Qur’an translation of the week #190: De Koran: Uitleg voor Kinderen 3: One of The First ‘Qur’an for Kids’ in Dutch

‘The Qur’ân is untranslatable. It is. We can approach its meaning, but a literal translation never comes even close to the original experience of qirât al-Qur’ân. The transfer of the metaphorical is almost impossible. The recitation of the Qur’ân in the Mihrab by the Imam, or as pure recitation brings emotion into the souls of the listeners, who do not even speak or know Arabic. This can be overwhelming and hypnotizing’

van Bommel, April 2024

Abdul Wahid van Bommel has been a prominent Muslim figure in the Netherlands since the 1970s. He was born in Amsterdam in 1944 into a Christian family but, between the years of 1967 and 1971, his decision to embrace Islam led him to search for the meaning of Islam and study the Qur’an and Islamic theology, tafsīr, and hermeneutics in Istanbul, Turkey, where he also studied Arabic grammar (sarf and nahw), fiqh, ʿaqīda, kalām, and uṣūl al-dīn, so as to understand the traditional Qur’anic sciences. His spiritual journey is an unusual one; in one of his writings, he mentions that music was one of the things that led him to embrace Islam. His journey towards his personal understanding of Islam also paved the way for him to learn more about the Sufi teachings of such luminaries as Jalaluddin Rumi, and in 2013 he published a translation of Rumi’s Masnavi. After returning to the Netherlands, van Bommel married a woman of Moluccan Indonesian descent named Farida and became active in the Baiturrahman Ridderkerk Mosque, a community mosque influenced by the Qadiri tariqa under the leadership of Sheikh Ahmad Dede, van Bommel’s brother-in-law. Since 1992, van Bommel has also been an imam at the Beklaan Muslim Information Center in The Hague and Director of the Dutch Muslim Broadcasting Company. This second institution has become a treasure house of information about Islam and also a first point of call for anyone in the Netherlands who wishes to embrace Islam.

In addition to being an imam and preacher, van Bommel is also an extraordinary professor at the Islamic University of Rotterdam where he teaches courses on Islamic spiritual care. He is a lover of books, is widely read in various subject areas, and also enjoys visiting new places and meeting new people. These interests have enriched his thought and writings on such varied subjects as translation and Islam, humor and sexuality in Islam, the role of women, and Sufism. In 2017, he published De Koran: uitleg voor kinderen, the first ‘interpretation of the Qur’an for children’ in Dutch. Planned as the first of several volumes, with the second published in 2020 and the third in 2024, the project was conceptualised through a focus on the stories of the ulū’l-ʿazm, the five prophets who have especially strong hearts and patience – Noah, Abraham, Moses, Jesus, and Muhammad – with one prophet featuring in each volume. In today’s thread, I focus on De Koran uitleg voor Kinderen 3, the third volume, centring Moses, which was published earlier in 2024.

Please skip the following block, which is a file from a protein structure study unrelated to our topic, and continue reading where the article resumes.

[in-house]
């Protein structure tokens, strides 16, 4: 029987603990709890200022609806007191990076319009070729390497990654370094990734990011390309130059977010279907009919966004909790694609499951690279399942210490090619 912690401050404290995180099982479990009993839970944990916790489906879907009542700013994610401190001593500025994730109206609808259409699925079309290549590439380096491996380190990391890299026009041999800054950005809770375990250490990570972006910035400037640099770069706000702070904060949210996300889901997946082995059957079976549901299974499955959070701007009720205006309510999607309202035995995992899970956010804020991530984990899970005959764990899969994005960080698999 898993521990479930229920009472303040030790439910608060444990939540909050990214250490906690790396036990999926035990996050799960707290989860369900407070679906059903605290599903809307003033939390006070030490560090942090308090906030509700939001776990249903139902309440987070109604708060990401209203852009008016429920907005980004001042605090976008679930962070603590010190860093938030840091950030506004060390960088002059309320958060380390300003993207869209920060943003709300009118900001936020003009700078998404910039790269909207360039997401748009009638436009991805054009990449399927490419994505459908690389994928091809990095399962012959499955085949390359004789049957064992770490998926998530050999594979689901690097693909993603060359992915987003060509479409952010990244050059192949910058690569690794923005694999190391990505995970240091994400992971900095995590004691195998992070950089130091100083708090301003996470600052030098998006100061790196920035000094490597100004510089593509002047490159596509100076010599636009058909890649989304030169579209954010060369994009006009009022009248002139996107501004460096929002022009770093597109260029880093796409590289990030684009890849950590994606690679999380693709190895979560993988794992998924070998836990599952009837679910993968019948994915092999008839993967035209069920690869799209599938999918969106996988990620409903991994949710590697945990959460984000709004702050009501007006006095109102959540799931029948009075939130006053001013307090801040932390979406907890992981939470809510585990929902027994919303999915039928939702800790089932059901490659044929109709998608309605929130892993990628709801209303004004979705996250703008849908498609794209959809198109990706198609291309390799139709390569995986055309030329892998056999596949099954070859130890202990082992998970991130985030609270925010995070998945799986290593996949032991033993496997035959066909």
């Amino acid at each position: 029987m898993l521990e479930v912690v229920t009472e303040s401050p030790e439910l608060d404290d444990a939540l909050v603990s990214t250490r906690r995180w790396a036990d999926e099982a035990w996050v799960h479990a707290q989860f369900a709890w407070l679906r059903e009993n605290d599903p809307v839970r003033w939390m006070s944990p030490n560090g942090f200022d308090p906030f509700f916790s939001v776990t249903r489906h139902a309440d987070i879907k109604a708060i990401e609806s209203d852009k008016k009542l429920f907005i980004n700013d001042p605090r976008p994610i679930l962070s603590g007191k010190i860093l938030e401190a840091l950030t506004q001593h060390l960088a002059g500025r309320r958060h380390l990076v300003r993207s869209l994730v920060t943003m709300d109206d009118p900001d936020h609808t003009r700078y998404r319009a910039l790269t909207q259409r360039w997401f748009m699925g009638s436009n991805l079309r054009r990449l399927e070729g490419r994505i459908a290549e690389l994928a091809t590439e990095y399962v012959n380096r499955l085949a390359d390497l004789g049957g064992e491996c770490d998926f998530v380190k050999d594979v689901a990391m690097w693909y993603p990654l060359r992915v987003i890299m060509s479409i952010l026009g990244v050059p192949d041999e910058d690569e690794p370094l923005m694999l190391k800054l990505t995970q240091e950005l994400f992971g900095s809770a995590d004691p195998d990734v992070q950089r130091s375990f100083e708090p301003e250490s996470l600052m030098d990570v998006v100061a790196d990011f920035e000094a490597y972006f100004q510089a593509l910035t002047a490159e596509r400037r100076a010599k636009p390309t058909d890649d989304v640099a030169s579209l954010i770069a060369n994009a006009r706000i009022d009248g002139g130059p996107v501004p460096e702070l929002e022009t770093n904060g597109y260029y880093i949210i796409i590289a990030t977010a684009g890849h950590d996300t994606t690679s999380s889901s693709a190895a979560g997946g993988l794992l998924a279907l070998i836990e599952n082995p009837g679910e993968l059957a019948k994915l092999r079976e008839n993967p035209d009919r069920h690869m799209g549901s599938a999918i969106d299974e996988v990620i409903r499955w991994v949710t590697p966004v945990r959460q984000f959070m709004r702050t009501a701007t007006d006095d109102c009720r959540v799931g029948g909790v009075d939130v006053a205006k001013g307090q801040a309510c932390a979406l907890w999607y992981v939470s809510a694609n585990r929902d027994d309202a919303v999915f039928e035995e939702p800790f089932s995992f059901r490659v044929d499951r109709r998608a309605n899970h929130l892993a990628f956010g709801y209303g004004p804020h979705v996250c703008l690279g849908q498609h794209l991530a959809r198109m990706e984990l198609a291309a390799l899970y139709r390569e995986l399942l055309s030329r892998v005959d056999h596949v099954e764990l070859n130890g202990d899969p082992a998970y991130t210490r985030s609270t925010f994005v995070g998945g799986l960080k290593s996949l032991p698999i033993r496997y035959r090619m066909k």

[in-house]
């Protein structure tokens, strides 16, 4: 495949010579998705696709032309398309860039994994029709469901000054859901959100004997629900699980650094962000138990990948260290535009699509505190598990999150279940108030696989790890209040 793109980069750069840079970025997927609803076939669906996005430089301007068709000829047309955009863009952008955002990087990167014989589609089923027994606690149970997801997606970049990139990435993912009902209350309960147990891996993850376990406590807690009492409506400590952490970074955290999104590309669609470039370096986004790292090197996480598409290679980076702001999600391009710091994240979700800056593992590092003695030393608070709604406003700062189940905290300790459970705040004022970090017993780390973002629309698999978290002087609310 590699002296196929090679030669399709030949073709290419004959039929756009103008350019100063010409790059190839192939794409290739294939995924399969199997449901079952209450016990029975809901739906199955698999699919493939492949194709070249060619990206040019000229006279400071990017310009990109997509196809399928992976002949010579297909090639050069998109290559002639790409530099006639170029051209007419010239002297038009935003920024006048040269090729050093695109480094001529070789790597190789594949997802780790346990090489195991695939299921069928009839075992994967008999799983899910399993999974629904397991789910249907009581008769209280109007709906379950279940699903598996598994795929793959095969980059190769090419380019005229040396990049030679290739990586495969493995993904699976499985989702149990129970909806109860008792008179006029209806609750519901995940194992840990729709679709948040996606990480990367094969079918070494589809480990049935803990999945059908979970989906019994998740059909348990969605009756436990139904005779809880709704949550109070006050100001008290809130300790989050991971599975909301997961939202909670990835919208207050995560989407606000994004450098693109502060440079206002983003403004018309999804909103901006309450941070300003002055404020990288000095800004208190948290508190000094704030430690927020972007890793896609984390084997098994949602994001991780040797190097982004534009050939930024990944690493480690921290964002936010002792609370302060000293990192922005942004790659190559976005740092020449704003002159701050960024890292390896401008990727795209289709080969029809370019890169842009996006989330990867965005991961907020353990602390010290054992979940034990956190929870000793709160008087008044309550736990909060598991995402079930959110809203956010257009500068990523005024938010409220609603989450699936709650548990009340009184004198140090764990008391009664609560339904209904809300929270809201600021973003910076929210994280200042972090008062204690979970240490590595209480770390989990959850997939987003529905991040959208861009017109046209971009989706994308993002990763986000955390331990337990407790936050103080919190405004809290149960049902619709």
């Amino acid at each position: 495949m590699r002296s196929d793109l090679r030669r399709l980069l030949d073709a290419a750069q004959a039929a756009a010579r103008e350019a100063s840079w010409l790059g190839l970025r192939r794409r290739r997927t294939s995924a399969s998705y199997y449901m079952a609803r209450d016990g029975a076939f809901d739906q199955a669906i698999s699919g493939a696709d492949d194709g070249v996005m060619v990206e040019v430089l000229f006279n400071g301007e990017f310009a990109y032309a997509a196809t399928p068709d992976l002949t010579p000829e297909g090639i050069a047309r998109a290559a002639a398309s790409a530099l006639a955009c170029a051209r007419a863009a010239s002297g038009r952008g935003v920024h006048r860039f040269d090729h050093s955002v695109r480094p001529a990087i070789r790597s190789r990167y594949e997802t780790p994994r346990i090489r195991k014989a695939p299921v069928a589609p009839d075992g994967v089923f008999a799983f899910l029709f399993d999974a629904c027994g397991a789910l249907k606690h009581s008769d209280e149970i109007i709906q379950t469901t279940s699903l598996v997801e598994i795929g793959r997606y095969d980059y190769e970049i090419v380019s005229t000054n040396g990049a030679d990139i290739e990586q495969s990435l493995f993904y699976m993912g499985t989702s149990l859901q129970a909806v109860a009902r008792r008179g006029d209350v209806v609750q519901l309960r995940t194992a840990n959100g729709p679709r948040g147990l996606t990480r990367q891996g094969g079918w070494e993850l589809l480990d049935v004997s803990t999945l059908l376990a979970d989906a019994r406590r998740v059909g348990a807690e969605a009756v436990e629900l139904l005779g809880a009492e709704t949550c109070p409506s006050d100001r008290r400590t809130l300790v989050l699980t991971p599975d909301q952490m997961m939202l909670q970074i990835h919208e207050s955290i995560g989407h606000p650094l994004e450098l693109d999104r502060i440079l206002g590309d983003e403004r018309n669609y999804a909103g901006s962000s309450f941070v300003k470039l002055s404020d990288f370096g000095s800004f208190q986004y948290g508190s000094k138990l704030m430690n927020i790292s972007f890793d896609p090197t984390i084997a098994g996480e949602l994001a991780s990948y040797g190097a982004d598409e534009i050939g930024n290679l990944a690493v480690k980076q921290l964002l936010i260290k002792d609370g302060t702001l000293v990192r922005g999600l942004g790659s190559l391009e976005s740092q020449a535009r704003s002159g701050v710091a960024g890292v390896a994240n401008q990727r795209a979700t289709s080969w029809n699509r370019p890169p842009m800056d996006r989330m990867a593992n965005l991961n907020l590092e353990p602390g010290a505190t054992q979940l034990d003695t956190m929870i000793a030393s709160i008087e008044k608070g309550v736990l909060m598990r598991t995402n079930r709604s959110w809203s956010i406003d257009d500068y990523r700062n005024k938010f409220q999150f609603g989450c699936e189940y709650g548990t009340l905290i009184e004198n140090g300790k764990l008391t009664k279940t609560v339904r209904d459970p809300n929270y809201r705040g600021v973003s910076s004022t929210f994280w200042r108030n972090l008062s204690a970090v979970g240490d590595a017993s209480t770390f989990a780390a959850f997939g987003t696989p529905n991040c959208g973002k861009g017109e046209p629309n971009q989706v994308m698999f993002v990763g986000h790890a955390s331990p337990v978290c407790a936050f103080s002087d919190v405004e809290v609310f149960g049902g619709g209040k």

During the launch of De Koran uitleg voor Kinderen 3 at Utrecht’s Ulu Cami Mosque at the end of March 2024, van Bommel said that it is most suitable for ten- to fourteen-year-olds. According to him, this is the best age for the development of critical thinking skills and learning basic knowledge that will stick in the long-term memory. Knowledge gained after this golden phase is usually nothing more than adding information. Thus, cementing and strengthening the religious basics in line with rational growth and development at this stage is very important.

The third volume of De Koran consists of several parts, extracted from two suras: Sūrat al-Kahf and Sūrat al-Zalzala. When it comes to Sūrat al-Kahf (‘The Sura of the Cave’), the book discusses the moral message that can be drawn from the Qur’anic story of the young men who fell asleep in the cave, in addition to the histories of the prophets Moses, Aaron, and Khidr, and the figure of Pharaoh. The values emphasised include such sentiments as ‘be patient and choose the right friend’, ‘Ask yourself what the values of this world are!’, and ‘Be humble, sincere, and honest’. In contrast, in the following section on Sūrat al-Zalzala, which he translates as ‘aardbeving’, or ‘earthquake’, the author discusses climate change, and ends with an invitation to respond to the challenges it presents.

All of the books published in this series so far consist of translations and explanations of the relevant Qur’anic verses accompanied by interesting illustrations by Senad Alic (b. 1960), a Muslim artist from Sarajevo. Concerns have been voiced that books in this series will be rejected by literalist Muslims because they include elements of human images, but the author insists on including these, believing illustrations to be a familiar medium that can be understood easily by children and adolescents. While the first two volumes were published by Parthenon, Almere, the third has been published by the Fahm Institute, which was established by several leading Muslim figures in the Netherlands, one of whom was Anne van Dirk, an Islamicist who has actively promoted the importance of Islamic family and environmental values based on Islamic teachings and the Qur’an. The book was also, it is interesting to note, partially funded by donations from Dutch Muslims.